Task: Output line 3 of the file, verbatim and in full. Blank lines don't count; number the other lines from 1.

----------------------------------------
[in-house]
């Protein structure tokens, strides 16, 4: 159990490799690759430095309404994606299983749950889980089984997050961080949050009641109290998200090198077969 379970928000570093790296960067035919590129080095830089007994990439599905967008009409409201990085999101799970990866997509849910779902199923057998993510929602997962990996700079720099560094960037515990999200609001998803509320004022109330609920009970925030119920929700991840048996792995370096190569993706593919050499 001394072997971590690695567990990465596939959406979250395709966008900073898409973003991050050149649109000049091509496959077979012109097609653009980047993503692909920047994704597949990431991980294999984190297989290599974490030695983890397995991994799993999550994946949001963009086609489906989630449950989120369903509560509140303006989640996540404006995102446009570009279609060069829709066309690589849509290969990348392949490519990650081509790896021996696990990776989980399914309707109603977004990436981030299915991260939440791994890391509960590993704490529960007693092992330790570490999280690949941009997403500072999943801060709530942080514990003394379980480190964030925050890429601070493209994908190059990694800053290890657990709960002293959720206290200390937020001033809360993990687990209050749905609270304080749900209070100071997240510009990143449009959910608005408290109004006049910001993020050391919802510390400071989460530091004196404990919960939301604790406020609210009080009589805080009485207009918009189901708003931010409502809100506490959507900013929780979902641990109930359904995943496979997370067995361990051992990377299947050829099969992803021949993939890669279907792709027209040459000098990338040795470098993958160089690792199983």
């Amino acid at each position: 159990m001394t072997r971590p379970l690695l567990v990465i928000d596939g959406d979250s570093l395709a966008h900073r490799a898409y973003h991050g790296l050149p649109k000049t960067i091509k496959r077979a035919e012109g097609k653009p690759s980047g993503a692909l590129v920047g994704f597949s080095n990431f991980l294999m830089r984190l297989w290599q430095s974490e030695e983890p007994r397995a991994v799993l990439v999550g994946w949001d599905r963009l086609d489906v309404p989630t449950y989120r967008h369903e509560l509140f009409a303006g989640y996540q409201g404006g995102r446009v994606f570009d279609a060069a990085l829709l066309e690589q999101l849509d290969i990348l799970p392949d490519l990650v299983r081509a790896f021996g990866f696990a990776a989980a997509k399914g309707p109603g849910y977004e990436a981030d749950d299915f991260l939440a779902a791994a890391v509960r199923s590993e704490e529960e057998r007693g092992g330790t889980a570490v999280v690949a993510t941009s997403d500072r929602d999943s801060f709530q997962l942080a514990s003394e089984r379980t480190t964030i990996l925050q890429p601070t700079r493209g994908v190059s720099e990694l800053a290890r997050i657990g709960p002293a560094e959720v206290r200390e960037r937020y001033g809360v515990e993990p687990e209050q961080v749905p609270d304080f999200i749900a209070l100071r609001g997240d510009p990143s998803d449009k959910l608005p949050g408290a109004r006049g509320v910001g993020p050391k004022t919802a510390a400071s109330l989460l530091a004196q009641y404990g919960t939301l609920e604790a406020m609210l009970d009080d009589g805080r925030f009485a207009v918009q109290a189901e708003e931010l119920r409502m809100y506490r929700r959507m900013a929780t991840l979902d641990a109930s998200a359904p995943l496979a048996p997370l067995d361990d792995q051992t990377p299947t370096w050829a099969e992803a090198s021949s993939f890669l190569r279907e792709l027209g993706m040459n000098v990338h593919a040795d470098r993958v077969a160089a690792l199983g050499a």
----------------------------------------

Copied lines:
């Amino acid at each position: 159990m001394t072997r971590p379970l690695l567990v990465i928000d596939g959406d979250s570093l395709a966008h900073r490799a898409y973003h991050g790296l050149p649109k000049t960067i091509k496959r077979a035919e012109g097609k653009p690759s980047g993503a692909l590129v920047g994704f597949s080095n990431f991980l294999m830089r984190l297989w290599q430095s974490e030695e983890p007994r397995a991994v799993l990439v999550g994946w949001d599905r963009l086609d489906v309404p989630t449950y989120r967008h369903e509560l509140f009409a303006g989640y996540q409201g404006g995102r446009v994606f570009d279609a060069a990085l829709l066309e690589q999101l849509d290969i990348l799970p392949d490519l990650v299983r081509a790896f021996g990866f696990a990776a989980a997509k399914g309707p109603g849910y977004e990436a981030d749950d299915f991260l939440a779902a791994a890391v509960r199923s590993e704490e529960e057998r007693g092992g330790t889980a570490v999280v690949a993510t941009s997403d500072r929602d999943s801060f709530q997962l942080a514990s003394e089984r379980t480190t964030i990996l925050q890429p601070t700079r493209g994908v190059s720099e990694l800053a290890r997050i657990g709960p002293a560094e959720v206290r200390e960037r937020y001033g809360v515990e993990p687990e209050q961080v749905p609270d304080f999200i749900a209070l100071r609001g997240d510009p990143s998803d449009k959910l608005p949050g408290a109004r006049g509320v910001g993020p050391k004022t919802a510390a400071s109330l989460l530091a004196q009641y404990g919960t939301l609920e604790a406020m609210l009970d009080d009589g805080r925030f009485a207009v918009q109290a189901e708003e931010l119920r409502m809100y506490r929700r959507m900013a929780t991840l979902d641990a109930s998200a359904p995943l496979a048996p997370l067995d361990d792995q051992t990377p299947t370096w050829a099969e992803a090198s021949s993939f890669l190569r279907e792709l027209g993706m040459n000098v990338h593919a040795d470098r993958v077969a160089a690792l199983g050499a």